Risk factors for high cerebral blood flow velocity and death in Kenyan children with Sickle Cell Anaemia: role of haemoglobin oxygen saturation and febrile illness
Makani J, Kirkham FJ, Komba A, Ajala-Agbo T, Otieno G, Fegan G, Williams TN, Marsh K, Newton CR
Br J Haematol. 2009;145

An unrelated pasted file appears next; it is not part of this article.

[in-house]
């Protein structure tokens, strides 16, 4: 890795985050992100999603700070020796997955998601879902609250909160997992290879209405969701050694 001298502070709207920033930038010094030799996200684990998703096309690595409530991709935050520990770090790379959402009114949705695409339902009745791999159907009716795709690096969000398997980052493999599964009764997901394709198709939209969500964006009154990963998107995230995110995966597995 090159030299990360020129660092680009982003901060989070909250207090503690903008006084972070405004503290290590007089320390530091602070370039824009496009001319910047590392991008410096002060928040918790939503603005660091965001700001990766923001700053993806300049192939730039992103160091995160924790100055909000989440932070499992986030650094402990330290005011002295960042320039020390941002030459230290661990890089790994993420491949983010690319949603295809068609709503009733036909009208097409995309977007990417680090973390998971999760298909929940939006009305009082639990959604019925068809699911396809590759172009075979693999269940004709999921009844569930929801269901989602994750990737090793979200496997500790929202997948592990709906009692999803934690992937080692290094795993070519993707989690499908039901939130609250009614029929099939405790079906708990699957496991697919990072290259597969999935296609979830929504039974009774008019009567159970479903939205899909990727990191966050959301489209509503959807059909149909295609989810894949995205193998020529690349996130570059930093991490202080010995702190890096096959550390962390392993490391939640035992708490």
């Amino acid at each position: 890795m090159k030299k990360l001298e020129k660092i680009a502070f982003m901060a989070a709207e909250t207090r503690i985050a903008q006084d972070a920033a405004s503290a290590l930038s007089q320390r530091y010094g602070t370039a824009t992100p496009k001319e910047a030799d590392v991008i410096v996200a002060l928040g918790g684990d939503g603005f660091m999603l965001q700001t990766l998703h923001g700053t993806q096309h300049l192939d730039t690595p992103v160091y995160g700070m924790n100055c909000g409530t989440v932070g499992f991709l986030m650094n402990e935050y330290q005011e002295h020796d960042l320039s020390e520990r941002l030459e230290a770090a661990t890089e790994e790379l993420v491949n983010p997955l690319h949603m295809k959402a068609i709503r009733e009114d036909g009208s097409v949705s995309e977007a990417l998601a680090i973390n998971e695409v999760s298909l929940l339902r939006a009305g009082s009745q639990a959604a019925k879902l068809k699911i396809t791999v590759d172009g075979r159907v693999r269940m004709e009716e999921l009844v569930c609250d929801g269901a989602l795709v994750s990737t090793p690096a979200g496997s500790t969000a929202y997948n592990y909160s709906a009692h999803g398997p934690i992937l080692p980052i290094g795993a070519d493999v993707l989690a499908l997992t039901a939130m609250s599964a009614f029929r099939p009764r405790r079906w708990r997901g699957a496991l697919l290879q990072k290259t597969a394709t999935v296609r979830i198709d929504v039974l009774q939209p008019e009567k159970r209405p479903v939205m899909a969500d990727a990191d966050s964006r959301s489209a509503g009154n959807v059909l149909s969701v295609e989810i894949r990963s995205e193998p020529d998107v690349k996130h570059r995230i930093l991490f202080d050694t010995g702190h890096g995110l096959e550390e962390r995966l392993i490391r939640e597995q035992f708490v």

High cerebral blood flow velocity (CBFv) and low haemoglobin oxygen saturation (SpO(2)) predict neurological complications in sickle cell anaemia (SCA) but any association is unclear. In a cross-sectional study of 105 Kenyan children, mean CBFv was 120 +/- 34.9 cm/s; 3 had conditional CBFv (170-199 cm/s) but none had abnormal CBFv (>200 cm/s). After adjustment for age and haematocrit, CBFv > or =150 cm/s was predicted by SpO(2) < or = 95% and history of fever. Four years later, 10 children were lost to follow-up, none had suffered neurological events and 11/95 (12%) had died, predicted by history of fever but not low SpO(2). Natural history of SCA in Africa may be different from North America and Europe.